More than 28 million years of life were lost in 2020 in 31 countries, according to a study published this week in the peer-reviewed BMJ journal.
The United States was among the countries with the highest number of years of life lost. Israel was among the countries with the least number of years lost, ranking at number nine.
The purpose of the study, which was led by Prof. Nazrul Islam in the United Kingdom, was to estimate the changes in life expectancy and years of life lost in 2020 associated with the COVID-19 crisis.
Islam looked at 37 countries with upper-middle and high incomes, where he felt that the data would be complete and reliable. The reduction in life expectancy was calculated based on the difference between observed and expected life expectancy in 2020, using the Lee-Carter model. Excess years were based on the same calculation but using the World Health Organization standard life table.
“Life expectancy... is an indication of how long, on average, people can expect to survive if the age specific mortality rates remain constant for the remainder of their life,” the report said. “Years of life lost takes into account the age of distributions of mortality by giving greater weights to deaths that occur at younger ages.”
The countries in which life expectancy declined the most were Russia, the United States and Bulgaria. Islam explained that this appears to have been largely affected by a high number of deaths in the younger population, especially among people below 65 years of age.
The highest excess years of life lost per 100,000 population were seen in Bulgaria, Russia, Lithuania, the United States and Poland.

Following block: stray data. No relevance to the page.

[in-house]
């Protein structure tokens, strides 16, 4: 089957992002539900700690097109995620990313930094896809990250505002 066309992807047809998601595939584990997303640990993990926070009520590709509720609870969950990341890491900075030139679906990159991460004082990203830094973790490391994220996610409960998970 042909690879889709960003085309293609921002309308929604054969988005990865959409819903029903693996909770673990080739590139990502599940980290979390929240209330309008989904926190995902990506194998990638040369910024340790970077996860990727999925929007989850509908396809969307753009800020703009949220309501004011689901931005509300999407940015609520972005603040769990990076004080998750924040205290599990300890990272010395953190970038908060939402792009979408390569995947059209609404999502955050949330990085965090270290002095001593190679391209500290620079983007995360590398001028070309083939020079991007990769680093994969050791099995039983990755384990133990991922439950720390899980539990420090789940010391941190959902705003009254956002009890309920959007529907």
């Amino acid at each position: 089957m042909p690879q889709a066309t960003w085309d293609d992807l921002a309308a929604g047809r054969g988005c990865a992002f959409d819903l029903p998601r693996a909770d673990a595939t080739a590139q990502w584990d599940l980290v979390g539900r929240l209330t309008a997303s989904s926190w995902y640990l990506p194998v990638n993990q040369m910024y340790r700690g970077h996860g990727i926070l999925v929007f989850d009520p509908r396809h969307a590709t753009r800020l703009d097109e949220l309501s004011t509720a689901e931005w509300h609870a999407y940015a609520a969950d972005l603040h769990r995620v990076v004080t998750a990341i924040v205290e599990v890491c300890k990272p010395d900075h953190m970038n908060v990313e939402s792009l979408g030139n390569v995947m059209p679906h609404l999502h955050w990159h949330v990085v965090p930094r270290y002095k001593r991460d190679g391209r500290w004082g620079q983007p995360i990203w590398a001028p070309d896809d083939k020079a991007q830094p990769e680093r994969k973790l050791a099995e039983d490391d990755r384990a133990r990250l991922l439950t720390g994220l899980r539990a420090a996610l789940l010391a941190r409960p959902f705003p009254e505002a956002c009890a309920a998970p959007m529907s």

In total, 31 countries lost 222 million years of life, which is 28.1 million more than expected. More years were lost by men than women, according to the study. Moreover, the years of life lost to COVID were more than five times higher than those lost to the flu in 2015, a season that was considered moderately severe.
There were only three countries in which people actually lived longer: New Zealand, Taiwan and Norway. In three countries there was no change in life expectancy: Denmark, Iceland and South Korea.
These six countries also did not have higher than expected years of life lost, the study showed.
Islam said, “Healthcare surely is a critical factor” in why some countries’ life expectancy declined more than others or lost more years of life, but “so is the capacity to respond to emergencies such as the pandemic, and equity in accessing the healthcare services.”
He said the US, in particular, “is known to have widespread inequalities in healthcare accessibility, which might have contributed to such a huge loss in 2020.”
The study was, of course, conducted based on numbers from before vaccination. Israel, for example, started administering doses to its most vulnerable population only at the end of December 2020. As such, the statistics might look even more different this year, based on which countries were able to prevent COVID-19 deaths through inoculation.
The study shows that the pandemic and the policy measures countries took to stop the spread of the virus have had implications for mortality beyond deaths from COVID-19.